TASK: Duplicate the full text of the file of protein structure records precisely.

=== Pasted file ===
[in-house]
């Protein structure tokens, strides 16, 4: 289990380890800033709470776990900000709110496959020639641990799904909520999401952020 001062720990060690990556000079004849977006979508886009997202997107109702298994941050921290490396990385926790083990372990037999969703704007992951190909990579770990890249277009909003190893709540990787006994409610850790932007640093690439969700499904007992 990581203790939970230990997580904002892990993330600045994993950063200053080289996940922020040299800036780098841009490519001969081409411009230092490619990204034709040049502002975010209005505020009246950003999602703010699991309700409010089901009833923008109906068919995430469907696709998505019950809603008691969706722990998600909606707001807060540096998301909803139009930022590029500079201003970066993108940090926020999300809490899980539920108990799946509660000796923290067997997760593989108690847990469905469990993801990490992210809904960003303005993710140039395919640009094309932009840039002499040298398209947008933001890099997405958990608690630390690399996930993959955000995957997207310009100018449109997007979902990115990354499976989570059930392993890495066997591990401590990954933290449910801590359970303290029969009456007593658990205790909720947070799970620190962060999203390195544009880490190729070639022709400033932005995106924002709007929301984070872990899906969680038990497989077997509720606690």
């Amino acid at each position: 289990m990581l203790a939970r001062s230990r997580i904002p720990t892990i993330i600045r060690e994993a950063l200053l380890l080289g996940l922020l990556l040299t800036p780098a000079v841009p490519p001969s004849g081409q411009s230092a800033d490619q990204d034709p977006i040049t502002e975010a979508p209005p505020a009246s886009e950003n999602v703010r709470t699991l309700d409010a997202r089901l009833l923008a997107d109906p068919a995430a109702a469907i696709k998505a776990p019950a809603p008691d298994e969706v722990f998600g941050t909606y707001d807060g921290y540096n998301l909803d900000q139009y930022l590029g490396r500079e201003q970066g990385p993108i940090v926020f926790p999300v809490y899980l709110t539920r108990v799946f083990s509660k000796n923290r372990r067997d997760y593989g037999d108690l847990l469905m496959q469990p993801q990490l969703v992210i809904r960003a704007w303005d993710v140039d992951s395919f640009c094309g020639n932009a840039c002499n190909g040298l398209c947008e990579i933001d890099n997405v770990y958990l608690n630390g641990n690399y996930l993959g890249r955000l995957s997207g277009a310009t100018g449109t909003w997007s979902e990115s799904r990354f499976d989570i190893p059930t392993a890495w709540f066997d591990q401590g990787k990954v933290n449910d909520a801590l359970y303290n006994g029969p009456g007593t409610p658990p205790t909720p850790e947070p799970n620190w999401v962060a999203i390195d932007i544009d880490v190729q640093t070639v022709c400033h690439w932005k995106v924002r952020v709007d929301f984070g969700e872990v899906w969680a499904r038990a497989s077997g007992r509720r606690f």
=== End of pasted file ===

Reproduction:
[in-house]
């Protein structure tokens, strides 16, 4: 289990380890800033709470776990900000709110496959020639641990799904909520999401952020 001062720990060690990556000079004849977006979508886009997202997107109702298994941050921290490396990385926790083990372990037999969703704007992951190909990579770990890249277009909003190893709540990787006994409610850790932007640093690439969700499904007992 990581203790939970230990997580904002892990993330600045994993950063200053080289996940922020040299800036780098841009490519001969081409411009230092490619990204034709040049502002975010209005505020009246950003999602703010699991309700409010089901009833923008109906068919995430469907696709998505019950809603008691969706722990998600909606707001807060540096998301909803139009930022590029500079201003970066993108940090926020999300809490899980539920108990799946509660000796923290067997997760593989108690847990469905469990993801990490992210809904960003303005993710140039395919640009094309932009840039002499040298398209947008933001890099997405958990608690630390690399996930993959955000995957997207310009100018449109997007979902990115990354499976989570059930392993890495066997591990401590990954933290449910801590359970303290029969009456007593658990205790909720947070799970620190962060999203390195544009880490190729070639022709400033932005995106924002709007929301984070872990899906969680038990497989077997509720606690």
């Amino acid at each position: 289990m990581l203790a939970r001062s230990r997580i904002p720990t892990i993330i600045r060690e994993a950063l200053l380890l080289g996940l922020l990556l040299t800036p780098a000079v841009p490519p001969s004849g081409q411009s230092a800033d490619q990204d034709p977006i040049t502002e975010a979508p209005p505020a009246s886009e950003n999602v703010r709470t699991l309700d409010a997202r089901l009833l923008a997107d109906p068919a995430a109702a469907i696709k998505a776990p019950a809603p008691d298994e969706v722990f998600g941050t909606y707001d807060g921290y540096n998301l909803d900000q139009y930022l590029g490396r500079e201003q970066g990385p993108i940090v926020f926790p999300v809490y899980l709110t539920r108990v799946f083990s509660k000796n923290r372990r067997d997760y593989g037999d108690l847990l469905m496959q469990p993801q990490l969703v992210i809904r960003a704007w303005d993710v140039d992951s395919f640009c094309g020639n932009a840039c002499n190909g040298l398209c947008e990579i933001d890099n997405v770990y958990l608690n630390g641990n690399y996930l993959g890249r955000l995957s997207g277009a310009t100018g449109t909003w997007s979902e990115s799904r990354f499976d989570i190893p059930t392993a890495w709540f066997d591990q401590g990787k990954v933290n449910d909520a801590l359970y303290n006994g029969p009456g007593t409610p658990p205790t909720p850790e947070p799970n620190w999401v962060a999203i390195d932007i544009d880490v190729q640093t070639v022709c400033h690439w932005k995106v924002r952020v709007d929301f984070g969700e872990v899906w969680a499904r038990a497989s077997g007992r509720r606690f």